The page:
Failure to diagnose a disease or a condition is the most common type of medical malpractice claim in Maryland. Correctly diagnosing your medical condition is one of the most essential functions of any doctor. When healthcare professionals fail to accurately and timely diagnose a condition, it can have disastrous results. Failure to diagnose cancer, particularly breast and colon cancer, leads to many malpractice claims.

The pivotal question in a misdiagnosis malpractice case is whether the doctor’s diagnostic procedures were adequate based on accepted medical standards.  It is not enough to say that the doctor “could” have eventually diagnosed the condition by doing further testing—that can be said in every case. The question is whether another doctor under the same circumstances would have done the additional testing and diagnosed the condition.

In some diagnostic error cases, correct diagnostic testing and procedures were followed, but the doctor fails to properly interpret the results or negligently fails to follow up.  Our attorneys see so many departures from the stand of care by doctors in which a simple medication or procedure could have saved the victim’s life with just a bit more attention and urgency.

Labor and Delivery Malpractice (Birth Injuries)

Medical malpractice cases involving negligent during labor and delivery are commonly referred to as birth injury cases. Birth-related injuries generate a large number of high stakes medical malpractice cases.  This is because many birth injuries are the direct result of medical negligence by the doctor and/or delivery team.

Many complications that often occur before or during childbirth must be resolved in a very short window of time.  Common examples of these childbirth complications include:

These complications are well known and OB/GYNs are trained to respond to them. That’s exactly why you go to the hospital to have a baby instead of having it at home.  A skilled and diligent delivery team should be able to handle these complications and deliver the baby without injury.  Unfortunately, poor communication, rushed decision-making, and negligent monitoring frequently result in preventable injuries to the baby.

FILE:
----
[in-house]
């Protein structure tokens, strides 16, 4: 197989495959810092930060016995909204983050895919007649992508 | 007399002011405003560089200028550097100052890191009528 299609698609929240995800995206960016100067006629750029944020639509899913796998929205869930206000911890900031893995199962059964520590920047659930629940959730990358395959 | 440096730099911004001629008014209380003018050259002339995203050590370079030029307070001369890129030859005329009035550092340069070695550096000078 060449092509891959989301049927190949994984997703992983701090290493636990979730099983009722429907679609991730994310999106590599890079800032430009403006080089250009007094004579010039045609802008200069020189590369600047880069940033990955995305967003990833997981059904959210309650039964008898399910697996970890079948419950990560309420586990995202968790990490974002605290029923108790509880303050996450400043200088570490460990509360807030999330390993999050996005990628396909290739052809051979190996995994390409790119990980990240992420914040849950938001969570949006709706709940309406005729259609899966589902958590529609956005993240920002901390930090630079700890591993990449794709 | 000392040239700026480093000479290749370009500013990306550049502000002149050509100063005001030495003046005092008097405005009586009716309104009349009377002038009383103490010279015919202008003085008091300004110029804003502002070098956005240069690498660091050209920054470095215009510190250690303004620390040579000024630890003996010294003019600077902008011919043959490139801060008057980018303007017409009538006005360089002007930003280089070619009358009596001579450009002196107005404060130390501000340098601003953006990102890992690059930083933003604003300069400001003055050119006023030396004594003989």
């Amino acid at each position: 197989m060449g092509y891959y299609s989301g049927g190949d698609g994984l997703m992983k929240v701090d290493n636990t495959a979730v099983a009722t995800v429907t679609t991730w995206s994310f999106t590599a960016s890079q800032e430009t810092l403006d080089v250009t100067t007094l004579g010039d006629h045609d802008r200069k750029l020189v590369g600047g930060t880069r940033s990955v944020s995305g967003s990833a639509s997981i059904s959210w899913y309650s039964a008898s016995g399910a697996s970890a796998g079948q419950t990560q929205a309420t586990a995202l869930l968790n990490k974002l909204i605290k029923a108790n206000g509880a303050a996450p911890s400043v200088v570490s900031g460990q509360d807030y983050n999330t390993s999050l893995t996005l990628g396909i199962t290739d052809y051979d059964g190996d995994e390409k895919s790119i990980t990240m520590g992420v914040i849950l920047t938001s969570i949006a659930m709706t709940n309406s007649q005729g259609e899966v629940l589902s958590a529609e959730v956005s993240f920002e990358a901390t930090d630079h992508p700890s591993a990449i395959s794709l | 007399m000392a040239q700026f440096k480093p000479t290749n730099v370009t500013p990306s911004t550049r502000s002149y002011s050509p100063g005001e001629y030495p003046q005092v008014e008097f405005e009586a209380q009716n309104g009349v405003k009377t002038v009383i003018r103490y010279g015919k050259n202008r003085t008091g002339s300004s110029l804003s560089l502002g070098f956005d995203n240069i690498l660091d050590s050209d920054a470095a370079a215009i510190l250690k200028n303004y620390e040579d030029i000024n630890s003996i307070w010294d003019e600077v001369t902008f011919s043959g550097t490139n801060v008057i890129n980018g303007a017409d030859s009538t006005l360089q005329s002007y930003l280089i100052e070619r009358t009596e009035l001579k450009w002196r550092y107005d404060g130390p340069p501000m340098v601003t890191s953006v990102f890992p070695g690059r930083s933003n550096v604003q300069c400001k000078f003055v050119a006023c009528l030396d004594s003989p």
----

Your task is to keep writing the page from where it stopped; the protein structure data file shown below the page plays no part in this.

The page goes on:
Birth injuries can involve injury to the brain or nerves because of a lack of oxygen.  They can also involve broken bones and similar physical injuries.  Some birth-injuries that are generally the result of malpractice include: cerebral palsy, Erb’s palsy, brachial plexus injuries.

Hospital Malpractice

Hospitals are legally obligated to ensure a certain level of care for all patients. This means hospitals can be liable if they fail to deliver the proper level of care resulting in injury to a patient. Moreover, hospitals are liable for the actions of their employees such as nurses, technicians, and sometimes doctors.  This can be sometimes true with emergency room errors even when the doctor is an independent contractor. Anytime a malpractice injury occurs at a hospital, there is a very good chance that both the medical professional responsible and the hospital will have some liability.

From a plaintiff’s perspective, hospitals are more favorable defendants than doctors.  There are several reasons why it’s sometimes easier to go after a hospital for malpractice.  First, juries hold doctors in high esteem. They give them the benefit of the doubt.  The same is not true for hospitals.  Juries are much more willing to lay blame on hospitals as opposed to individual doctors.  Another reason hospitals make better malpractice defendants is that they are more likely to settle cases.  Hospitals are businesses. They will often settle cases to protect their image and keep allegations of malpractice out of the news.

Medication Malpractice

Injuries resulting from medication errors are another common cause of malpractice claims in Baltimore.  Medication malpractice claims can involve doctors, pharmacists, nurses, and other professionals involved in administering, dispensing, and/or prescribing drugs.  Malpractice claims involving medication usually fall into one of the following categories:

Adverse Reactions / Combinations: When 2 or more drugs adversely interact and cause injury to the patient liability for malpractice can involve the prescribing doctor and/or the pharmacy.

Wrong Medication: In some cases, the prescribed medication is perfectly fine, but somehow the patient receives either a completely different medication or the wrong dosage of medication.  This frequently occurs when patients are in the hospitals and staff administers medication through an IV line and machine.  It can also occur when a pharmacy fills a prescription with the wrong drug.

Side-Effect Injuries: When medication side effects result in injury to the patient the prescribing doctor may be liable for malpractice if they failed to account for the potential side-effects.  Many of these cases involve allegations that the doctor should have prescribed a safer alternative medication.

Surgical Errors

Surgical errors or surgical malpractice includes any type of medical negligence or mistake related to a surgical procedure or post-operative care. Surgeons (and their supporting staff) are held to the same standard of medical care as other doctors. When surgeons make mistakes they often have very serious consequences. There are certain types of surgical procedures that involve high rates of surgical errors. Some common types of surgical malpractice include: